In the light of morning, I see that some of this is probably because I'm tired and frustrated. And very likely some of it is because of the balance of the chemicals in my brain. So I'm certainly not making any plans to either quit attending cons, nor stop helping with the cons (and related activities) that I'm committed to.
But, I can see from this that there are a couple of risks:
First, if the members of a convention aren't having fun, they are less likely to come back, and less likely to offer to help out. Of course what makes a con fun for one person doesn't always work for others, so the planers need to balance this out. In spite of the fact that I seem to make fewer and fewer programming items each year, much of my enjoyment at cons comes from the programming. So I see this as a key area.
In many cases, I can differentiate between poor programming and programming that isn't what I'm interested in -- although I'm not sure which was the case last weekend, I'm hoping it was the second. But if the programming isn't well organized, or misses the interests of too many of the members, the con can loose members.
For fans whose main enjoyment comes from other areas, I'm sure the same factors apply.
But what this means for organizing committees is that if your con is known for something (programming, the big party con, a fun place to hang out with friends even if nothing else is going on, etc.), you better make sure that you treat that part as gold and do everything you can to preserve it without destroying the rest of the convention in the process. Otherwise, you may loose the fans who used to enjoy that part. I know I've seen plenty of con reports and discussions that end with something along the lines of "based on this year, I don't think I'll be back." (FWIW, I think I wrote one yesterday).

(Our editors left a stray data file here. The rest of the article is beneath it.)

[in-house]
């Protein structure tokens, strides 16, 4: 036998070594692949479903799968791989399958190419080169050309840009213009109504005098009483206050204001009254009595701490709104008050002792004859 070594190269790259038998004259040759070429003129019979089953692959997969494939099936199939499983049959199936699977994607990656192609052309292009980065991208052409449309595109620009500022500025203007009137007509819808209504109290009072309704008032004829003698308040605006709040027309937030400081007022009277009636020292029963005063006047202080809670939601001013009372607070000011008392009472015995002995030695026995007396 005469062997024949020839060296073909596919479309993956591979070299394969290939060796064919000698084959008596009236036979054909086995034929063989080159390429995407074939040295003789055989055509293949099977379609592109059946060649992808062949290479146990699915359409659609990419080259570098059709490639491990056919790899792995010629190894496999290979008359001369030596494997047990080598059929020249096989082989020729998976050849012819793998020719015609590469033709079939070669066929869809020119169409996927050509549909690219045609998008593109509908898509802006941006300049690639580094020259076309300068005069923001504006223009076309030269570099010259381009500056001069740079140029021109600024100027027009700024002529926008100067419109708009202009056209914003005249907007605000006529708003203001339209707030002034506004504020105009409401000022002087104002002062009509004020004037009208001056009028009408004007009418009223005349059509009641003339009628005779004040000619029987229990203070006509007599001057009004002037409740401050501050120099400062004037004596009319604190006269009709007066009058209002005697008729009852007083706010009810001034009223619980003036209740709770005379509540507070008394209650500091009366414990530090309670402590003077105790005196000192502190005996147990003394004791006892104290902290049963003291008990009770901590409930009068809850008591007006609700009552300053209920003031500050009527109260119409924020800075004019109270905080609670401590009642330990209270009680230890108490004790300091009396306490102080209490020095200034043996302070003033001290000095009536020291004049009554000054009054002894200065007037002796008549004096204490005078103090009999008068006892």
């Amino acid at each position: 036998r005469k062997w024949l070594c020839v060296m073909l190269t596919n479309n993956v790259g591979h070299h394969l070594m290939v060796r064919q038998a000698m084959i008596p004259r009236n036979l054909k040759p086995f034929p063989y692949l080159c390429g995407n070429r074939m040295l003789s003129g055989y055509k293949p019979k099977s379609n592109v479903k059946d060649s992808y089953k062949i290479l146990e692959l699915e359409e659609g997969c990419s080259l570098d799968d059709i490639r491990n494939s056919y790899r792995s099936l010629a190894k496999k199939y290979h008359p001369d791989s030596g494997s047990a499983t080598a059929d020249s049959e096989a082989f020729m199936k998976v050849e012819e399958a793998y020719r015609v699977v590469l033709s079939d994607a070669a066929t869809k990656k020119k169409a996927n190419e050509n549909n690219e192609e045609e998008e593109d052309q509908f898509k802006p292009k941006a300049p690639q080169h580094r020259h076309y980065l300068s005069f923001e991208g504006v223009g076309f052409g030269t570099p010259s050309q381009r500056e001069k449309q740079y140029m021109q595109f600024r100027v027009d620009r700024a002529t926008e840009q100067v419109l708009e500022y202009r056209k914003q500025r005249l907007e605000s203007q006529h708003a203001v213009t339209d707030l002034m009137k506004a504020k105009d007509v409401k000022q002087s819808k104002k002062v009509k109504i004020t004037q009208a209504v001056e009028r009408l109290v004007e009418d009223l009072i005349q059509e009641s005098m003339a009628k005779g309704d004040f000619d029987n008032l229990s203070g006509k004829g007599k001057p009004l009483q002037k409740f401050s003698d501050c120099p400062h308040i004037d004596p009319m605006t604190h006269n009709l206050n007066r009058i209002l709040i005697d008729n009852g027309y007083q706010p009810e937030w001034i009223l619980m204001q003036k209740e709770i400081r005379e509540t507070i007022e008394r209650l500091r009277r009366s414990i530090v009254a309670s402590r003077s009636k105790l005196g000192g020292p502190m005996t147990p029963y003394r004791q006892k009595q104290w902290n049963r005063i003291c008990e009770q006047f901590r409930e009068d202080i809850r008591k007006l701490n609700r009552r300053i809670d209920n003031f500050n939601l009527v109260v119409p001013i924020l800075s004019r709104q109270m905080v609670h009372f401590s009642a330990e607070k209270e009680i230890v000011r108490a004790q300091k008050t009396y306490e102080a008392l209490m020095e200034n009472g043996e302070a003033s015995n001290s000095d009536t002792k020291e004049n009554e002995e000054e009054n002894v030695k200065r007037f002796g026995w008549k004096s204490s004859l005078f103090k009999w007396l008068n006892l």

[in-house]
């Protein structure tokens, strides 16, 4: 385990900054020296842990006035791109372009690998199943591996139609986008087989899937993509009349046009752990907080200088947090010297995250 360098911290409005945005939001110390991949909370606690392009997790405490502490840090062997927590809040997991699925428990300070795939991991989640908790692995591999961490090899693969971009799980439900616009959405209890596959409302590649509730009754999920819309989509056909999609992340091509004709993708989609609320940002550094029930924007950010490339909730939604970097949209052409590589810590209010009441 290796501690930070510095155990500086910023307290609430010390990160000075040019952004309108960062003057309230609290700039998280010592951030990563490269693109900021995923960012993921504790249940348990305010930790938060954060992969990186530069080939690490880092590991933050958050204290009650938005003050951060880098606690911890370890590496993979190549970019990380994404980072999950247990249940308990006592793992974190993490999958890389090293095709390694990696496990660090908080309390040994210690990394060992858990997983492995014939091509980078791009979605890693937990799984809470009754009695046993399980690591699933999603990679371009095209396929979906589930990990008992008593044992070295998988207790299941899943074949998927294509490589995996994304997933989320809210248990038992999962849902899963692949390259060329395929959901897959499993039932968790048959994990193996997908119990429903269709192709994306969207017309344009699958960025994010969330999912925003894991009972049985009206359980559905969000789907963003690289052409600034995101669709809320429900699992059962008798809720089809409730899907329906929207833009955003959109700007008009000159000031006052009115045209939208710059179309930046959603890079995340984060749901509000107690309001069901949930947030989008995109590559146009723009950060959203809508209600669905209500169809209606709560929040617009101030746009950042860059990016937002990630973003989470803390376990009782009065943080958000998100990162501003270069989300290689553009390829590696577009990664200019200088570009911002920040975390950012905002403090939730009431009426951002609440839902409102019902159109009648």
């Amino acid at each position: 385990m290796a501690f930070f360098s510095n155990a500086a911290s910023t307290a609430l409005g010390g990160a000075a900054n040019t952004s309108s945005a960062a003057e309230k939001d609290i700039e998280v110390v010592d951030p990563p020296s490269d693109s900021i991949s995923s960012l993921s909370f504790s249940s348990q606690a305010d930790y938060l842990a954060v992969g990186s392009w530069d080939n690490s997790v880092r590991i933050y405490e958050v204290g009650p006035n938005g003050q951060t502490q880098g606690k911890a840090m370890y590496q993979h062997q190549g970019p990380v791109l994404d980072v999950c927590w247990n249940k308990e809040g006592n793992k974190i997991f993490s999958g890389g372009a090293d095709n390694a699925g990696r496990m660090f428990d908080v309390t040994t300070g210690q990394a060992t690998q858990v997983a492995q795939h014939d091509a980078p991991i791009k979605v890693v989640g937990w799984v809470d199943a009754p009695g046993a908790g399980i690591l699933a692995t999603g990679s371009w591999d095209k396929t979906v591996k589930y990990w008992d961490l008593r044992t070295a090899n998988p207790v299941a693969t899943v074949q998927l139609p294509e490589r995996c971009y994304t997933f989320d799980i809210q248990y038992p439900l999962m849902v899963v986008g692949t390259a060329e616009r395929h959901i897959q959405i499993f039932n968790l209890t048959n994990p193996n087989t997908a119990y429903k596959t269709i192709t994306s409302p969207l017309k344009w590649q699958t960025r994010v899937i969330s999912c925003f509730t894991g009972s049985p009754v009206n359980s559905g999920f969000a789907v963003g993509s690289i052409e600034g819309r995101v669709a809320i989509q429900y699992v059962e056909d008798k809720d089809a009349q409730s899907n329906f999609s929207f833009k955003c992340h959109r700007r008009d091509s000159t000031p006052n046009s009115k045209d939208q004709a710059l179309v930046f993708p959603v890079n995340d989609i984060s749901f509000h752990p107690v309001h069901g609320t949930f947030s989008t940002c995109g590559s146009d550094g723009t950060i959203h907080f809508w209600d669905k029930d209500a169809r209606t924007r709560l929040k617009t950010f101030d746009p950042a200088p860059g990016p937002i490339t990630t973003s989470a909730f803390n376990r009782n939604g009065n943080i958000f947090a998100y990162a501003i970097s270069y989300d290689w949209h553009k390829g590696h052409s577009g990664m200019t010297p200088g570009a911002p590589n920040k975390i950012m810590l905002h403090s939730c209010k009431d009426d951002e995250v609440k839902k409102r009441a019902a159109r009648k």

Second, there is a danger to individual cons, and fandom in general, when we spend too much energy fighting. Of course we are human, so we are subject to emotions, self interest and all of the other baggage that comes along with that. And, as I've said (at least to my self) on several occasions: as soon as a group exceeds two in size, politics can develop.
And small community politics tend to be nastier than broader politics, and the emotional scars of these can be bigger and deeper. There are probably fewer people who stay mad at a former friend who chose to vote for a different Presidential candidate, then there are people who stay mad as a former friend because they sided with "the other side" in some fannish (or similar small community) dispute.
But at a time where many of us see, and fear, much of our hobby dying due to non-political fracture (i.e. the idea that the Media fen will only go to media cons, the gamers to gaming cons, the furries to furry cons etc.), anything else that fractures our community is distressing. And I, for one, at times am more likely to feel I need to leave a group to avoid that kind of distress, than stay.
OK, I've both expressed my emotions and vented a bit about them (at least in broad strokes). Hopefully this will make me feel a bit better (although it's having the opposite effect at the moment)
(And I hope I'm spelling "gafiating" correctly. For some reason the Chrome spell checker doesn't know this word)